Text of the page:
10.28.11 Issue #503 info@mckenziemgmt.com 1-877-777-6151 Forward This Newsletter

Direct Mail Dollars Deliver Results
By Sally McKenzie, CEO

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You may have heard that the US Postal Service is losing money. Evidently people aren't sending as many letters through the mail, and more are paying their bills electronically. So what does this mean for dentistry? Plenty! For starters - that friendly mail carrier just might be the key link between you and a host of new patients.

Today, direct mail marketing is as strong as it has ever been. Why? The obvious reason is that fewer businesses are using it. Instead they are filling up your electronic mail box with special offers, promotions, catalogs, coupons, and the list goes on. They are inundating consumers with email; consequently, what was once old is new again. Snail mail marketing is back, and all the better.

While electronic communication and marketing have exploded, so too has the amount of digital garbage. Spam and junk email folders collect hundreds of marketing missives that are targeted for us, but miss their mark. Web page ads become digital wallpaper on our computer screens. It's there, but we don't notice it like we did when it was new. Don't get me wrong, email and electronic communication are absolutely critical in effectively marketing a dental practice. But they are only part of a total marketing strategy.

What is particularly interesting about the swing of the electronic vs. paper marketing pendulum is that while people won’t hesitate to click “delete” to rid themselves of the multitude of electronic distractions, they will take time to actually look at a flyer, brochure, newsletter, or postcard sent through traditional mail. For a few seconds or a few moments, when a person is reading the expertly written letter or the professionally designed postcard sent through the mail, you have a captive and engaged audience. What’s more, direct mail can be used for a multitude of marketing purposes, including generating new patients, reconnecting with former patients, creating awareness of the practice in the community, educating patients and the community about services, and the list goes on.

Case in point, “Dr. Maxwell” recently took over a practice in a smaller southwestern city. The doctor she bought it from was retiring after many years. Dr. Maxwell has invested a fortune in updating the equipment, technology, and décor. The place looks fantastic, but the patient base under her predecessor had been dwindling. There were plenty of patient records - the problem, only a fraction of them were active. Dr. Maxwell needed to get her practice name into the community. She needed to reconnect with former patients, and she needed to set herself apart from the other dentists in the area.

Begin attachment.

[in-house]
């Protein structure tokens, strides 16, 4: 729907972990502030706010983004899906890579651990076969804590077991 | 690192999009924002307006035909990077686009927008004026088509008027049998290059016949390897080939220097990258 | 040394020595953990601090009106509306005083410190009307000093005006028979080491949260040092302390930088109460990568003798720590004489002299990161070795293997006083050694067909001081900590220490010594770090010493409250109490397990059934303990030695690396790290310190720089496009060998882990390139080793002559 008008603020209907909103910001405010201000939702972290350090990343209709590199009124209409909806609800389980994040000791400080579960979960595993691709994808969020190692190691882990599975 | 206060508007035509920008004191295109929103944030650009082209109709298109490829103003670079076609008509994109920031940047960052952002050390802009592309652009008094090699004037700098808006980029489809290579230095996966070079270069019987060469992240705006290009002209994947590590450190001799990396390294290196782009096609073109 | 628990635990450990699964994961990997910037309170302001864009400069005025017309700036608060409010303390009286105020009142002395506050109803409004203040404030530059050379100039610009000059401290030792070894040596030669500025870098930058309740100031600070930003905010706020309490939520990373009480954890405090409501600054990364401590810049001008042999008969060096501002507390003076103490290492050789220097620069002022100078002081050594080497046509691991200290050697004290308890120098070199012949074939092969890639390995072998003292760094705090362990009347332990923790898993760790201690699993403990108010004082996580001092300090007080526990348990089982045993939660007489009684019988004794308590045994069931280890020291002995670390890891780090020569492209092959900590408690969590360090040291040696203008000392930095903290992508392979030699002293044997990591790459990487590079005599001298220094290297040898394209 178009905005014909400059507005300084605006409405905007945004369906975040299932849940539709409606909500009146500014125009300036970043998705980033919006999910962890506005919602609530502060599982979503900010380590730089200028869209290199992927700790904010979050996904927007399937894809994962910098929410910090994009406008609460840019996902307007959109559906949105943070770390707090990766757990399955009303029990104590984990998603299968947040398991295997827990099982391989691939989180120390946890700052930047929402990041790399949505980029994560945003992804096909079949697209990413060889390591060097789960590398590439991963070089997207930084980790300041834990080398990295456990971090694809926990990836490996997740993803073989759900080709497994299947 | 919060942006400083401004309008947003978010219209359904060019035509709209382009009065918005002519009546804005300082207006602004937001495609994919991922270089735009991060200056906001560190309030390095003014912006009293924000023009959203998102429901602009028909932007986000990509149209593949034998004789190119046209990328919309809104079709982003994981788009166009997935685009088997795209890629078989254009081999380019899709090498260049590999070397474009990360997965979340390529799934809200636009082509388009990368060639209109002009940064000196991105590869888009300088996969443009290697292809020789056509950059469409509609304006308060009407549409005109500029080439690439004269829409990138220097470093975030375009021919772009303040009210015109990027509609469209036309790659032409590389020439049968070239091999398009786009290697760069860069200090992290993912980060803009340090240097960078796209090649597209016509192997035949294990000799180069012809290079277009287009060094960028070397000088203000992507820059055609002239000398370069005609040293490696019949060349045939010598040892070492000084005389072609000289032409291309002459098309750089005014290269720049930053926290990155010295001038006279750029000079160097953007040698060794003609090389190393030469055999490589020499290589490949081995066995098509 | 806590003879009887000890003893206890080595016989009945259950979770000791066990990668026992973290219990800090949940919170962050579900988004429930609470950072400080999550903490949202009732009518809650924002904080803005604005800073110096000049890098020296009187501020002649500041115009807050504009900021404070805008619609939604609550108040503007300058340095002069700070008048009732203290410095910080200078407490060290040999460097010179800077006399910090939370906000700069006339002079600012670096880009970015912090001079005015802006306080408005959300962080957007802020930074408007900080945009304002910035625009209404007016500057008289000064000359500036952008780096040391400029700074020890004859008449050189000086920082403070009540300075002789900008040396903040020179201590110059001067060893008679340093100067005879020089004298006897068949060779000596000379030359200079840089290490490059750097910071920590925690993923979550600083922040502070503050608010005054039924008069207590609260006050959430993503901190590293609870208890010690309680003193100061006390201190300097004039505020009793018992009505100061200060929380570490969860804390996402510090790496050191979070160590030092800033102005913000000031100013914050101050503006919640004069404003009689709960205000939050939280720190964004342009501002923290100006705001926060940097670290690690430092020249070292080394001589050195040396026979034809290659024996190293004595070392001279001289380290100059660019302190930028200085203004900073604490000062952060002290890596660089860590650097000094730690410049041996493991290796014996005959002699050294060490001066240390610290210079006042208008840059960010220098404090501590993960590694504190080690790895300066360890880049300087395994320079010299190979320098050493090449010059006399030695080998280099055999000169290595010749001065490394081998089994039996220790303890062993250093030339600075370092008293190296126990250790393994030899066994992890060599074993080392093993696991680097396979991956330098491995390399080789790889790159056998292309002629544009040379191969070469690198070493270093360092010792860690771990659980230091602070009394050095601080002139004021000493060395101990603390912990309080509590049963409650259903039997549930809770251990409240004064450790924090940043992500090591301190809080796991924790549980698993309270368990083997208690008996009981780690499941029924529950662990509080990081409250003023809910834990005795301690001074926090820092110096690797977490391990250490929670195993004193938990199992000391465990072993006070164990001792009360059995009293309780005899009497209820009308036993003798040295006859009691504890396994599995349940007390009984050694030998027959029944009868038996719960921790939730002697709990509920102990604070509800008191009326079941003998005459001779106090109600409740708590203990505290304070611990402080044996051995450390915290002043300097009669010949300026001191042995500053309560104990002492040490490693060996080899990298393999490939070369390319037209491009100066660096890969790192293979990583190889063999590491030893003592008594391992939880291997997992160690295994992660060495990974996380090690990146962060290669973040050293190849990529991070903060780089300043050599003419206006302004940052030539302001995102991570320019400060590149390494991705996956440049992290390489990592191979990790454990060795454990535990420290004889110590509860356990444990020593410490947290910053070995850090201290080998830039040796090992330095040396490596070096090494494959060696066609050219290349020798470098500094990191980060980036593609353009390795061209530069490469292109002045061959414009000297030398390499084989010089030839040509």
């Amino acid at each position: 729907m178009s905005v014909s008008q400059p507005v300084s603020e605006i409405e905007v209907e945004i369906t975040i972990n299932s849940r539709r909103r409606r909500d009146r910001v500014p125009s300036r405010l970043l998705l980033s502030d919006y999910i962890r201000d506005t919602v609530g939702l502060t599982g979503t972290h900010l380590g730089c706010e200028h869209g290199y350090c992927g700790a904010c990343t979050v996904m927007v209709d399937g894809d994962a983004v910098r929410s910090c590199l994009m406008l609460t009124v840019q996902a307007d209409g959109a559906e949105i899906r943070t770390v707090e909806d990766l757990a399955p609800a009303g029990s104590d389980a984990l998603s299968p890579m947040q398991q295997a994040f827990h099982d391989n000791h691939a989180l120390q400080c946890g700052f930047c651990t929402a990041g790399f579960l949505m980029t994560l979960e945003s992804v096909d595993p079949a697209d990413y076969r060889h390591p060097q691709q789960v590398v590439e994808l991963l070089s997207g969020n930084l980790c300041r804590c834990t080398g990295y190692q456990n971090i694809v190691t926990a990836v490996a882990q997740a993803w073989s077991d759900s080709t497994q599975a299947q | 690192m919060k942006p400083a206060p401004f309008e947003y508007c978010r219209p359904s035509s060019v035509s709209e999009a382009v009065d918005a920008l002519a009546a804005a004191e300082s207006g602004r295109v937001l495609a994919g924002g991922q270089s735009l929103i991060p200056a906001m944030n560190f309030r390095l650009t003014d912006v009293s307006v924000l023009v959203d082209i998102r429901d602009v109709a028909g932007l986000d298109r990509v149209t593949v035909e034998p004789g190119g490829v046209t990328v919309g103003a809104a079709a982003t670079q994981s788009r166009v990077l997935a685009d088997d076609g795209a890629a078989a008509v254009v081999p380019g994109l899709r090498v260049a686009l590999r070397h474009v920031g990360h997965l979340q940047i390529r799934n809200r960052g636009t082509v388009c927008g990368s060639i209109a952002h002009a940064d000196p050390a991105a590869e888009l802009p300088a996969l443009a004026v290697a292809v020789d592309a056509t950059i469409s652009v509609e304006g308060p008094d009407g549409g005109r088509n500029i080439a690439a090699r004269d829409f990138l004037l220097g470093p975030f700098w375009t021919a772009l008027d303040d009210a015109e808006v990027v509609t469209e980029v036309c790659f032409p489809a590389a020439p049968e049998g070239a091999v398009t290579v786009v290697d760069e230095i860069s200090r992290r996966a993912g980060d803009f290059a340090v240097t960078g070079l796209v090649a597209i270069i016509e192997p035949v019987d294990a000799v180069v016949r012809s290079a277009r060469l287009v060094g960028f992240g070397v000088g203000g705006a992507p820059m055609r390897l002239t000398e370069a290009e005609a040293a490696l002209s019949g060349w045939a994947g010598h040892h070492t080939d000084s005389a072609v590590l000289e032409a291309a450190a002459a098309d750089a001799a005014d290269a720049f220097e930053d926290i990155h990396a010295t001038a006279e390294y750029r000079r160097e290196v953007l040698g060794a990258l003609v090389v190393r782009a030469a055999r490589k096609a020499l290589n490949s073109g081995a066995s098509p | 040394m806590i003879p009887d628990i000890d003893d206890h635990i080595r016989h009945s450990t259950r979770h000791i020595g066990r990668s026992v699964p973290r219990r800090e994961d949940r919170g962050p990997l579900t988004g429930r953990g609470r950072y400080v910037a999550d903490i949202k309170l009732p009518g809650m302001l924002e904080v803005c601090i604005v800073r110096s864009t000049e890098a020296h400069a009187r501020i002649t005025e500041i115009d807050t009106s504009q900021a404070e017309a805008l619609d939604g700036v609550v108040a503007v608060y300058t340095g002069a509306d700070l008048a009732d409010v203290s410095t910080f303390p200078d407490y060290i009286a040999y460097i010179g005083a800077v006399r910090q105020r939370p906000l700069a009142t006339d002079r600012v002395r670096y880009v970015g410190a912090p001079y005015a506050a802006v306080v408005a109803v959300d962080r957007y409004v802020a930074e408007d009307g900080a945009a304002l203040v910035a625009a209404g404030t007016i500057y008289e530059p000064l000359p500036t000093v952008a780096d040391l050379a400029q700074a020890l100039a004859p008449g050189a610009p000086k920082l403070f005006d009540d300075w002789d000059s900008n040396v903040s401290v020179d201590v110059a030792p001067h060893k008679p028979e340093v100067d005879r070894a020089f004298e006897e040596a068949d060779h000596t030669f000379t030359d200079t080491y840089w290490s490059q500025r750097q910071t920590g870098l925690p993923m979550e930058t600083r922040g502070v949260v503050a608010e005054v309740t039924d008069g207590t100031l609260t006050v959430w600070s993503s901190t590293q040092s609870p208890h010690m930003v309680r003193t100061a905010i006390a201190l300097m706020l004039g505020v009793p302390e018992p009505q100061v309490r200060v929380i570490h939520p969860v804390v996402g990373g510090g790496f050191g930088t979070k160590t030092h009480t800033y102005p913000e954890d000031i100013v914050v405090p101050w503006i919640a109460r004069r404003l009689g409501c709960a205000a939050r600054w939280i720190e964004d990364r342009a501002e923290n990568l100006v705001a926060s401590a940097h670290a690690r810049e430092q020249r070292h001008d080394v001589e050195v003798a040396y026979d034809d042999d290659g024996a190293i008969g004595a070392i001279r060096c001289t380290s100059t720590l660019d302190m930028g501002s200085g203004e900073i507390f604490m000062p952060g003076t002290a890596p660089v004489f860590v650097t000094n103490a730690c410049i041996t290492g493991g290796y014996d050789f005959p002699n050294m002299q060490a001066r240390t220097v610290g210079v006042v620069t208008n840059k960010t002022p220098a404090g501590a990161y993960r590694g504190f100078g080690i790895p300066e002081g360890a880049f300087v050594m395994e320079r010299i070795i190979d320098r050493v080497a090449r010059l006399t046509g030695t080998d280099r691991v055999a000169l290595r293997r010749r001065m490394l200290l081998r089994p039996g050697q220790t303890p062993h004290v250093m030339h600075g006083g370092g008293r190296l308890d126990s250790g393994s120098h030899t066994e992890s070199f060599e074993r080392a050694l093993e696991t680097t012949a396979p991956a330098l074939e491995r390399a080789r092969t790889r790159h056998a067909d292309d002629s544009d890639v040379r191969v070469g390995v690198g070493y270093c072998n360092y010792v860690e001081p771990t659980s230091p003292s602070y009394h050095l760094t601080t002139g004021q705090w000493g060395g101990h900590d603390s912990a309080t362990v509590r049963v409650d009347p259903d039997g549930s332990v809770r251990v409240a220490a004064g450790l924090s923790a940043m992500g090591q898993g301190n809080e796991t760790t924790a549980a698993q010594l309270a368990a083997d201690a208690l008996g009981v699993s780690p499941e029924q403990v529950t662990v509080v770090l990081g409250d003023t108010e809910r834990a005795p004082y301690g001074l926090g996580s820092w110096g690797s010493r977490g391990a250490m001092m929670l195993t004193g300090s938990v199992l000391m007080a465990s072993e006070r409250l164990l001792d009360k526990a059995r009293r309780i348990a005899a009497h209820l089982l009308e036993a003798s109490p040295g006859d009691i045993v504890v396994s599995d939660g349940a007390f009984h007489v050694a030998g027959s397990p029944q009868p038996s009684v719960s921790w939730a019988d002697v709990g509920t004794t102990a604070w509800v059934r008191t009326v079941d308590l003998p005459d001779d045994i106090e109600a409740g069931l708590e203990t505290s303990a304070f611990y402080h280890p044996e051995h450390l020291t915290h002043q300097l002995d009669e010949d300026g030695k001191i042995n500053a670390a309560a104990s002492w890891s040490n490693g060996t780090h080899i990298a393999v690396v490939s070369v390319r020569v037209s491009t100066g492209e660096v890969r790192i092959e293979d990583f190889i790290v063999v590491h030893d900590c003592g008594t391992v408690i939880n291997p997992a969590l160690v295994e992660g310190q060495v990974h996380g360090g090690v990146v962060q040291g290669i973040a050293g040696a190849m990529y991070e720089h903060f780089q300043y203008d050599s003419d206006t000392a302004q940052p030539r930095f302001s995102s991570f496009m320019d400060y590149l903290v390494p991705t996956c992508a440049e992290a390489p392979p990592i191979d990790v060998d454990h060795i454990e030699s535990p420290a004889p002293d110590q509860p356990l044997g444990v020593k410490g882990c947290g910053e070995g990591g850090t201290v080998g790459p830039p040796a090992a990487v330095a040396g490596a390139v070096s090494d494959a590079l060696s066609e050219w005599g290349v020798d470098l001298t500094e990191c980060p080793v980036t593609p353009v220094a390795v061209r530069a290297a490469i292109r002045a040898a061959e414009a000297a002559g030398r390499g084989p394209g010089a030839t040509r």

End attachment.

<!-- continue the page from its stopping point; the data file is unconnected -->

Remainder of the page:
To her credit, she didn't attempt to go it alone. Dr. Maxwell worked with a professional dental marketing company to establish her practice brand, develop a custom website, and train her team. But even with several marketing pieces in place, the puzzle still wasn't coming together. She needed to increase the numbers of new patients.

Direct mail, like many marketing tools, tends to be misunderstood. Typically, dentists will claim that direct mail doesn’t work, doesn’t deliver the patient numbers they want, and is too expensive to bother with in this age of electronic communication. Yet, few truly understand how direct mail works and the fact that the return on this investment can be huge - provided it’s done right. However, as is often the case, it’s not the “tool” that fails; typically it’s the manner in which it is used. In other words, most direct mail campaigns that don’t produce results are poorly executed.

In Dr. Maxwell's case, an overall marketing strategy was developed for the practice to implement over the long term. One component of that strategy was a direct mail campaign. During the course of twelve weeks, the campaign targeted prospective patients with professionally designed direct mail pieces. The phones were ringing. Her staff were trained to handle the increased phone and patient activity, and she was well on her way to rebuilding the practice patient base.

Marketing, like dentistry, is both an art and a science. There is no single treatment that will cure all dental disease. The same holds true for marketing the dental practice. There is no “silver bullet” technique to effectively market dentistry.  It requires a plan, a strategy, and a system that is an integral part of running the business.

Next week, making the most of email and the least of social media.

Want more of me? Click here to visit my blog, The Lighter Side, for more Dental Practice Management info.

Interested in speaking to Sally about your practice concerns? Email her at sallymck@mckenziemgmt.com. Interested in having Sally speak to your dental society or study club? Click here.

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